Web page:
The Gladesville Bridge, once the world’s longest concrete arch span bridge and the first large bridge designed with the aid of computers, has been awarded an Engineering Heritage International Marker.
“Today marks the 50th anniversary of the Gladesville Bridge opening. This global engineering icon represents a significant advancement in bridge design and construction,” said Alexandra Meldrum, President of Engineers Australia’s Sydney Division.
“It was a bold and ambitious project conceived and constructed during the Australian post war-expansion of the 1950s and 60s.
Stretching 305 metres across the Parramatta River, it held the title of world’s longest concrete arch span bridge from its completion in 1964 through to 1980. To achieve this length, the engineers implemented several innovative methods, which have since become widely adopted.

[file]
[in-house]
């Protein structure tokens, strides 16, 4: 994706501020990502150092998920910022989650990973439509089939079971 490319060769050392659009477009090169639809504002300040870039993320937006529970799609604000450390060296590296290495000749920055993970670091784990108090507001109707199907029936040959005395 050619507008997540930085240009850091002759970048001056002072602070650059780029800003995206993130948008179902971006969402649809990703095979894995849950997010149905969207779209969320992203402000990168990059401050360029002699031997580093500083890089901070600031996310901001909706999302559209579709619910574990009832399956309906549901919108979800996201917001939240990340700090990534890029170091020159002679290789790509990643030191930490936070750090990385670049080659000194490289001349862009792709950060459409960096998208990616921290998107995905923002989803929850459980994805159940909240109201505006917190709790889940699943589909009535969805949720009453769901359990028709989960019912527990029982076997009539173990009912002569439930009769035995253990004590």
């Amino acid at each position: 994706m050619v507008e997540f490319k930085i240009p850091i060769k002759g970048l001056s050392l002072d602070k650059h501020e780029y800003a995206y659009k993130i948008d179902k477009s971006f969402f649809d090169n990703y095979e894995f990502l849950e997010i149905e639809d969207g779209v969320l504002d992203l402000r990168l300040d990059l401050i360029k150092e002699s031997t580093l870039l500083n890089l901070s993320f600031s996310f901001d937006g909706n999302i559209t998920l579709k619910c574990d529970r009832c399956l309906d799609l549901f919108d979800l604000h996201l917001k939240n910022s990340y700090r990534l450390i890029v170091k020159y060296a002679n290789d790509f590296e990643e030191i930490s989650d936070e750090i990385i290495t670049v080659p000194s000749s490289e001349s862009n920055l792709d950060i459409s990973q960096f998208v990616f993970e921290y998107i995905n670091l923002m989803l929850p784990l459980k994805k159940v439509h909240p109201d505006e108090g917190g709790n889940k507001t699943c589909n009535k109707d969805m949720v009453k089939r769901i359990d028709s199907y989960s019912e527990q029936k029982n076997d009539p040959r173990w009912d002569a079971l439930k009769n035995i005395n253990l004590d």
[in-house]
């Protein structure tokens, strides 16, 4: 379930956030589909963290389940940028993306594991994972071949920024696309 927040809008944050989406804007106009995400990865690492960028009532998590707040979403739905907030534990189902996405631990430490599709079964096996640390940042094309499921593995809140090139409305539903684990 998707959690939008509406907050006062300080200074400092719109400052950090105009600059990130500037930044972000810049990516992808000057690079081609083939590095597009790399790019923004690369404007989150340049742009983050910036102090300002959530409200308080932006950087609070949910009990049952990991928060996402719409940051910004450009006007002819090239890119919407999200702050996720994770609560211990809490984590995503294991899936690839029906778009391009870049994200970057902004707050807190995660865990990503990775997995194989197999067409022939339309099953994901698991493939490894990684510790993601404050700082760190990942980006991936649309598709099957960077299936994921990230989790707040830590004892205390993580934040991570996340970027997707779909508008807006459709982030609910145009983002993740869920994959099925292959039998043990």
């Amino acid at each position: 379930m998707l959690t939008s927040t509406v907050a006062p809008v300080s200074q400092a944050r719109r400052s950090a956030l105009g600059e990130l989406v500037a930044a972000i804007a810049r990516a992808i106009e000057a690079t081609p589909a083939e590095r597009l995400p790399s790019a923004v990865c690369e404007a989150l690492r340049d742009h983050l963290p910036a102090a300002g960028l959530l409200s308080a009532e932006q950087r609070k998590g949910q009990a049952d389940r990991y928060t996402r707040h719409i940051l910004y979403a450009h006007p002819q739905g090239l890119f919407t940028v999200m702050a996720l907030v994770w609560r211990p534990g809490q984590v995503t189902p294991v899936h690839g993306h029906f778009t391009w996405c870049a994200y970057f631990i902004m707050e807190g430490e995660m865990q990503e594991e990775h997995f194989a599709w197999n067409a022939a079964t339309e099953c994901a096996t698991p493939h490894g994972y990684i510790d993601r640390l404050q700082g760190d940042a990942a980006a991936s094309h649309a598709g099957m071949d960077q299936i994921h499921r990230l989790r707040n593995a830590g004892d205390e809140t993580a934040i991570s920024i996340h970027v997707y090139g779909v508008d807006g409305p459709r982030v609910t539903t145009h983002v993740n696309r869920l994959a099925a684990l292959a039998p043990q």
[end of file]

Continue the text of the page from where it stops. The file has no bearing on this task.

“Anthony Gee of G. Maunsell & Partners designed the bridge in the sixties, writing a suite of computer programs to capitalise on the newly discovered power of computers. This makes the Gladesville Bridge one of the first computer designed bridges.
“The engineers also used precast concrete segments which was a first for a major concrete arch bridge, marking the shift away from steel which had dominated bridge construction at the time.
“If you stand at Huntleys Point you can see how bridge building has evolved – from the steel Sydney Harbour Bridge, to the precast concrete Gladesville Bridge, through to the modern cable-stayed ANZAC Bridge.
“It is wonderful to see the enduring quality of this feat of engineering which fifty years on, still forms an essential link between Gladesville and Drummoyne, transporting hundreds of Sydney-siders each day,” said Ms Meldrum.